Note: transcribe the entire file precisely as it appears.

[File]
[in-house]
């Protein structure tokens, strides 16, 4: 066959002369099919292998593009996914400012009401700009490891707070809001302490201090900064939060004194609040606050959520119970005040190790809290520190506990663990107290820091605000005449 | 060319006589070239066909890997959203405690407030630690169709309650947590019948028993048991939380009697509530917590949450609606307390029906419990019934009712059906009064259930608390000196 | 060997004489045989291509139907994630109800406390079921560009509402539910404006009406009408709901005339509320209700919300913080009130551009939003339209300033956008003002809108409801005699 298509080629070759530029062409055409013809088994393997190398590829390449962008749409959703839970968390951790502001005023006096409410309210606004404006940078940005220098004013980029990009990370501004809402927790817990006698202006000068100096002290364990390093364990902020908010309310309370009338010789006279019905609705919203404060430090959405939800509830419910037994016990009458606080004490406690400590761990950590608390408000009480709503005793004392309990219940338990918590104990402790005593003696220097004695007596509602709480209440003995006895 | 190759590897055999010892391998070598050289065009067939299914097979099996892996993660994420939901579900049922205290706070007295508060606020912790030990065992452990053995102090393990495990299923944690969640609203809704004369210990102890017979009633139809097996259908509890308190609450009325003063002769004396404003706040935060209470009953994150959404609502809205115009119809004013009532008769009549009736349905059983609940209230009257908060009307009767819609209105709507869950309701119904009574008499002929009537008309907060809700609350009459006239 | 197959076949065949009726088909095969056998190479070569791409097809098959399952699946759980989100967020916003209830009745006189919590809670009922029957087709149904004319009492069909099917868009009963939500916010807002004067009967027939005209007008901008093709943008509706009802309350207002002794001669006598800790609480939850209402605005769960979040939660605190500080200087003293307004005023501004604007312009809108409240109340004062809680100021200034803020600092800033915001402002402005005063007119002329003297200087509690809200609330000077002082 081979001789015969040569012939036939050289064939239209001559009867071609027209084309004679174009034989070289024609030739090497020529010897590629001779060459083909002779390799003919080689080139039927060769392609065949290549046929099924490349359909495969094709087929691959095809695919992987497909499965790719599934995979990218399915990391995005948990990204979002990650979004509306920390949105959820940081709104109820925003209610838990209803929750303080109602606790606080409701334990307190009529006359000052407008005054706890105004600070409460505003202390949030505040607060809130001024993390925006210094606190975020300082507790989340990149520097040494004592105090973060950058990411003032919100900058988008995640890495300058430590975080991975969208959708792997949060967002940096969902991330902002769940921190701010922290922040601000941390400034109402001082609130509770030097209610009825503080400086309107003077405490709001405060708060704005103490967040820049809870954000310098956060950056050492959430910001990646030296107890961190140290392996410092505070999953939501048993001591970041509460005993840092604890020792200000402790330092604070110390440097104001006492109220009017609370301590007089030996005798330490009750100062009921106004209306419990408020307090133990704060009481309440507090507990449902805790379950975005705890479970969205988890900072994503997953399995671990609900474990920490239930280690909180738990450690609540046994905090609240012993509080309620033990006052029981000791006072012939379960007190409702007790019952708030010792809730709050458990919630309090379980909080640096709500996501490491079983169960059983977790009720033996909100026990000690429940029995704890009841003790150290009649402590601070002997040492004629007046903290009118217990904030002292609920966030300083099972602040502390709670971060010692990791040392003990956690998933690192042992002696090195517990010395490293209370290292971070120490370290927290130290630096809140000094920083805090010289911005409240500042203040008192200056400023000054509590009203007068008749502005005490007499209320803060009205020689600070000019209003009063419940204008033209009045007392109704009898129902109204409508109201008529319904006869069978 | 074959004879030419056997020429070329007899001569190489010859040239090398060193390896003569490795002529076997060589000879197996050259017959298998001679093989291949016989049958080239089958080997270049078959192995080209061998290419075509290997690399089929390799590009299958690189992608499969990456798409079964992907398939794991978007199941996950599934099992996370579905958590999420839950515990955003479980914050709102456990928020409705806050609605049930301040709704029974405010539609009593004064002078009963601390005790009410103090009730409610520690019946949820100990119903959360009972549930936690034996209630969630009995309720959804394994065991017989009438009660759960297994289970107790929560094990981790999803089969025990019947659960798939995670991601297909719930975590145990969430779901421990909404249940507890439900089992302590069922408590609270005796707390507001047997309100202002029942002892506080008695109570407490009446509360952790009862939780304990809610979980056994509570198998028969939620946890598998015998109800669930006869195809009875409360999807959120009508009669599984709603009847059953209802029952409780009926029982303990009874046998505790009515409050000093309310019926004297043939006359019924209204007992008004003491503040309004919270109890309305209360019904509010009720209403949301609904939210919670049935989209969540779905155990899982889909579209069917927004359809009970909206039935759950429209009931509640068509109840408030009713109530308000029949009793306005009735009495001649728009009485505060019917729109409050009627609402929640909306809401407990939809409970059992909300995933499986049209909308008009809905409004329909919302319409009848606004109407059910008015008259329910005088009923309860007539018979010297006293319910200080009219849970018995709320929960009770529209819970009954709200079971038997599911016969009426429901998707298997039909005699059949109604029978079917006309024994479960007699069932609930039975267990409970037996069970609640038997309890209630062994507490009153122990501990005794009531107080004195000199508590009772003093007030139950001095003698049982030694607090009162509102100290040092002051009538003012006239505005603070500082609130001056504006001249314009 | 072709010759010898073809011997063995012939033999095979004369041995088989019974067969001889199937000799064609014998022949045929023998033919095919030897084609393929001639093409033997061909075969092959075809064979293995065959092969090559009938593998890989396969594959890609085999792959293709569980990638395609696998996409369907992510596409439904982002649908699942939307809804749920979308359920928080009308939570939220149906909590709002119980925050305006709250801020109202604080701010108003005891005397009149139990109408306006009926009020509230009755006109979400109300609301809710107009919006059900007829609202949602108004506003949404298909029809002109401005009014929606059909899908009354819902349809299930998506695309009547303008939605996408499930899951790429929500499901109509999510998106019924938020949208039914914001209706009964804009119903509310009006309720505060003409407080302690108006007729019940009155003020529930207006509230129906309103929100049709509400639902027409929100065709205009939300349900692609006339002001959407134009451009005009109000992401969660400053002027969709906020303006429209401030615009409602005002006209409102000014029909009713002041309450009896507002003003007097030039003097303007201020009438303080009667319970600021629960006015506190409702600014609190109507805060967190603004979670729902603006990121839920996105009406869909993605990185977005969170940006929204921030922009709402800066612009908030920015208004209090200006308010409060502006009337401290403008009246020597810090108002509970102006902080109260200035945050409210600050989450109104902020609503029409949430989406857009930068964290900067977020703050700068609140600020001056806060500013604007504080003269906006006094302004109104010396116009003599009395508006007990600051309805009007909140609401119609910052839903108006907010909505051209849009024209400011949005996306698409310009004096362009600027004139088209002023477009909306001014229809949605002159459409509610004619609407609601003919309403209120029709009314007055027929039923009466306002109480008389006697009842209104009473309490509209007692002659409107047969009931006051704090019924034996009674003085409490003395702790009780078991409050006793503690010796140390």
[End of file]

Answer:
[in-house]
């Protein structure tokens, strides 16, 4: 066959002369099919292998593009996914400012009401700009490891707070809001302490201090900064939060004194609040606050959520119970005040190790809290520190506990663990107290820091605000005449 | 060319006589070239066909890997959203405690407030630690169709309650947590019948028993048991939380009697509530917590949450609606307390029906419990019934009712059906009064259930608390000196 | 060997004489045989291509139907994630109800406390079921560009509402539910404006009406009408709901005339509320209700919300913080009130551009939003339209300033956008003002809108409801005699 298509080629070759530029062409055409013809088994393997190398590829390449962008749409959703839970968390951790502001005023006096409410309210606004404006940078940005220098004013980029990009990370501004809402927790817990006698202006000068100096002290364990390093364990902020908010309310309370009338010789006279019905609705919203404060430090959405939800509830419910037994016990009458606080004490406690400590761990950590608390408000009480709503005793004392309990219940338990918590104990402790005593003696220097004695007596509602709480209440003995006895 | 190759590897055999010892391998070598050289065009067939299914097979099996892996993660994420939901579900049922205290706070007295508060606020912790030990065992452990053995102090393990495990299923944690969640609203809704004369210990102890017979009633139809097996259908509890308190609450009325003063002769004396404003706040935060209470009953994150959404609502809205115009119809004013009532008769009549009736349905059983609940209230009257908060009307009767819609209105709507869950309701119904009574008499002929009537008309907060809700609350009459006239 | 197959076949065949009726088909095969056998190479070569791409097809098959399952699946759980989100967020916003209830009745006189919590809670009922029957087709149904004319009492069909099917868009009963939500916010807002004067009967027939005209007008901008093709943008509706009802309350207002002794001669006598800790609480939850209402605005769960979040939660605190500080200087003293307004005023501004604007312009809108409240109340004062809680100021200034803020600092800033915001402002402005005063007119002329003297200087509690809200609330000077002082 081979001789015969040569012939036939050289064939239209001559009867071609027209084309004679174009034989070289024609030739090497020529010897590629001779060459083909002779390799003919080689080139039927060769392609065949290549046929099924490349359909495969094709087929691959095809695919992987497909499965790719599934995979990218399915990391995005948990990204979002990650979004509306920390949105959820940081709104109820925003209610838990209803929750303080109602606790606080409701334990307190009529006359000052407008005054706890105004600070409460505003202390949030505040607060809130001024993390925006210094606190975020300082507790989340990149520097040494004592105090973060950058990411003032919100900058988008995640890495300058430590975080991975969208959708792997949060967002940096969902991330902002769940921190701010922290922040601000941390400034109402001082609130509770030097209610009825503080400086309107003077405490709001405060708060704005103490967040820049809870954000310098956060950056050492959430910001990646030296107890961190140290392996410092505070999953939501048993001591970041509460005993840092604890020792200000402790330092604070110390440097104001006492109220009017609370301590007089030996005798330490009750100062009921106004209306419990408020307090133990704060009481309440507090507990449902805790379950975005705890479970969205988890900072994503997953399995671990609900474990920490239930280690909180738990450690609540046994905090609240012993509080309620033990006052029981000791006072012939379960007190409702007790019952708030010792809730709050458990919630309090379980909080640096709500996501490491079983169960059983977790009720033996909100026990000690429940029995704890009841003790150290009649402590601070002997040492004629007046903290009118217990904030002292609920966030300083099972602040502390709670971060010692990791040392003990956690998933690192042992002696090195517990010395490293209370290292971070120490370290927290130290630096809140000094920083805090010289911005409240500042203040008192200056400023000054509590009203007068008749502005005490007499209320803060009205020689600070000019209003009063419940204008033209009045007392109704009898129902109204409508109201008529319904006869069978 | 074959004879030419056997020429070329007899001569190489010859040239090398060193390896003569490795002529076997060589000879197996050259017959298998001679093989291949016989049958080239089958080997270049078959192995080209061998290419075509290997690399089929390799590009299958690189992608499969990456798409079964992907398939794991978007199941996950599934099992996370579905958590999420839950515990955003479980914050709102456990928020409705806050609605049930301040709704029974405010539609009593004064002078009963601390005790009410103090009730409610520690019946949820100990119903959360009972549930936690034996209630969630009995309720959804394994065991017989009438009660759960297994289970107790929560094990981790999803089969025990019947659960798939995670991601297909719930975590145990969430779901421990909404249940507890439900089992302590069922408590609270005796707390507001047997309100202002029942002892506080008695109570407490009446509360952790009862939780304990809610979980056994509570198998028969939620946890598998015998109800669930006869195809009875409360999807959120009508009669599984709603009847059953209802029952409780009926029982303990009874046998505790009515409050000093309310019926004297043939006359019924209204007992008004003491503040309004919270109890309305209360019904509010009720209403949301609904939210919670049935989209969540779905155990899982889909579209069917927004359809009970909206039935759950429209009931509640068509109840408030009713109530308000029949009793306005009735009495001649728009009485505060019917729109409050009627609402929640909306809401407990939809409970059992909300995933499986049209909308008009809905409004329909919302319409009848606004109407059910008015008259329910005088009923309860007539018979010297006293319910200080009219849970018995709320929960009770529209819970009954709200079971038997599911016969009426429901998707298997039909005699059949109604029978079917006309024994479960007699069932609930039975267990409970037996069970609640038997309890209630062994507490009153122990501990005794009531107080004195000199508590009772003093007030139950001095003698049982030694607090009162509102100290040092002051009538003012006239505005603070500082609130001056504006001249314009 | 072709010759010898073809011997063995012939033999095979004369041995088989019974067969001889199937000799064609014998022949045929023998033919095919030897084609393929001639093409033997061909075969092959075809064979293995065959092969090559009938593998890989396969594959890609085999792959293709569980990638395609696998996409369907992510596409439904982002649908699942939307809804749920979308359920928080009308939570939220149906909590709002119980925050305006709250801020109202604080701010108003005891005397009149139990109408306006009926009020509230009755006109979400109300609301809710107009919006059900007829609202949602108004506003949404298909029809002109401005009014929606059909899908009354819902349809299930998506695309009547303008939605996408499930899951790429929500499901109509999510998106019924938020949208039914914001209706009964804009119903509310009006309720505060003409407080302690108006007729019940009155003020529930207006509230129906309103929100049709509400639902027409929100065709205009939300349900692609006339002001959407134009451009005009109000992401969660400053002027969709906020303006429209401030615009409602005002006209409102000014029909009713002041309450009896507002003003007097030039003097303007201020009438303080009667319970600021629960006015506190409702600014609190109507805060967190603004979670729902603006990121839920996105009406869909993605990185977005969170940006929204921030922009709402800066612009908030920015208004209090200006308010409060502006009337401290403008009246020597810090108002509970102006902080109260200035945050409210600050989450109104902020609503029409949430989406857009930068964290900067977020703050700068609140600020001056806060500013604007504080003269906006006094302004109104010396116009003599009395508006007990600051309805009007909140609401119609910052839903108006907010909505051209849009024209400011949005996306698409310009004096362009600027004139088209002023477009909306001014229809949605002159459409509610004619609407609601003919309403209120029709009314007055027929039923009466306002109480008389006697009842209104009473309490509209007692002659409107047969009931006051704090019924034996009674003085409490003395702790009780078991409050006793503690010796140390």